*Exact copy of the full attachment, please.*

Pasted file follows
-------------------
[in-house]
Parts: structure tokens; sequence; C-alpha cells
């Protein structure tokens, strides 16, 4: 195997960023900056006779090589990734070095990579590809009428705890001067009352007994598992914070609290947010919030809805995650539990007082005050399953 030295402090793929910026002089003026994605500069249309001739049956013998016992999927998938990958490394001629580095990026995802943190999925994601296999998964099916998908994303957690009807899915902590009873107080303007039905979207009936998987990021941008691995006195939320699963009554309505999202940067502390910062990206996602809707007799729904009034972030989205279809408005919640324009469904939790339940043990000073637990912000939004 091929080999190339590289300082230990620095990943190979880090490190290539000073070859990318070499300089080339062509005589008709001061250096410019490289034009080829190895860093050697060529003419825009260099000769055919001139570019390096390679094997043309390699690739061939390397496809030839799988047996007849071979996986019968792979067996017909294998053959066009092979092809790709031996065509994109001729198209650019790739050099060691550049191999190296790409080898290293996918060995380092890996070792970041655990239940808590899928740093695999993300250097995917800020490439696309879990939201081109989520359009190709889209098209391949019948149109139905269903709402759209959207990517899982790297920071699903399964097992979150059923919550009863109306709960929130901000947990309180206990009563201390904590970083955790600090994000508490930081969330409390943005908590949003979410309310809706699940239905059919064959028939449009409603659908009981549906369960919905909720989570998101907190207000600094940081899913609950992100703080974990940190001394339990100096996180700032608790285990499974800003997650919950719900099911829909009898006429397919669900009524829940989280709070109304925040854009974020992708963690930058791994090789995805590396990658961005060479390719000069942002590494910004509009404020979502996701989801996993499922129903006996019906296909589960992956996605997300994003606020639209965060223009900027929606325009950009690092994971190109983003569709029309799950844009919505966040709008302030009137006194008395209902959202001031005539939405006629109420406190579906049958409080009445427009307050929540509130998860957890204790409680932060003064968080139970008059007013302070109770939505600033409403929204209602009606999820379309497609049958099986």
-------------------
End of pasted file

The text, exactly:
[in-house]
Parts: structure tokens; sequence; C-alpha cells
């Protein structure tokens, strides 16, 4: 195997960023900056006779090589990734070095990579590809009428705890001067009352007994598992914070609290947010919030809805995650539990007082005050399953 030295402090793929910026002089003026994605500069249309001739049956013998016992999927998938990958490394001629580095990026995802943190999925994601296999998964099916998908994303957690009807899915902590009873107080303007039905979207009936998987990021941008691995006195939320699963009554309505999202940067502390910062990206996602809707007799729904009034972030989205279809408005919640324009469904939790339940043990000073637990912000939004 091929080999190339590289300082230990620095990943190979880090490190290539000073070859990318070499300089080339062509005589008709001061250096410019490289034009080829190895860093050697060529003419825009260099000769055919001139570019390096390679094997043309390699690739061939390397496809030839799988047996007849071979996986019968792979067996017909294998053959066009092979092809790709031996065509994109001729198209650019790739050099060691550049191999190296790409080898290293996918060995380092890996070792970041655990239940808590899928740093695999993300250097995917800020490439696309879990939201081109989520359009190709889209098209391949019948149109139905269903709402759209959207990517899982790297920071699903399964097992979150059923919550009863109306709960929130901000947990309180206990009563201390904590970083955790600090994000508490930081969330409390943005908590949003979410309310809706699940239905059919064959028939449009409603659908009981549906369960919905909720989570998101907190207000600094940081899913609950992100703080974990940190001394339990100096996180700032608790285990499974800003997650919950719900099911829909009898006429397919669900009524829940989280709070109304925040854009974020992708963690930058791994090789995805590396990658961005060479390719000069942002590494910004509009404020979502996701989801996993499922129903006996019906296909589960992956996605997300994003606020639209965060223009900027929606325009950009690092994971190109983003569709029309799950844009919505966040709008302030009137006194008395209902959202001031005539939405006629109420406190579906049958409080009445427009307050929540509130998860957890204790409680932060003064968080139970008059007013302070109770939505600033409403929204209602009606999820379309497609049958099986």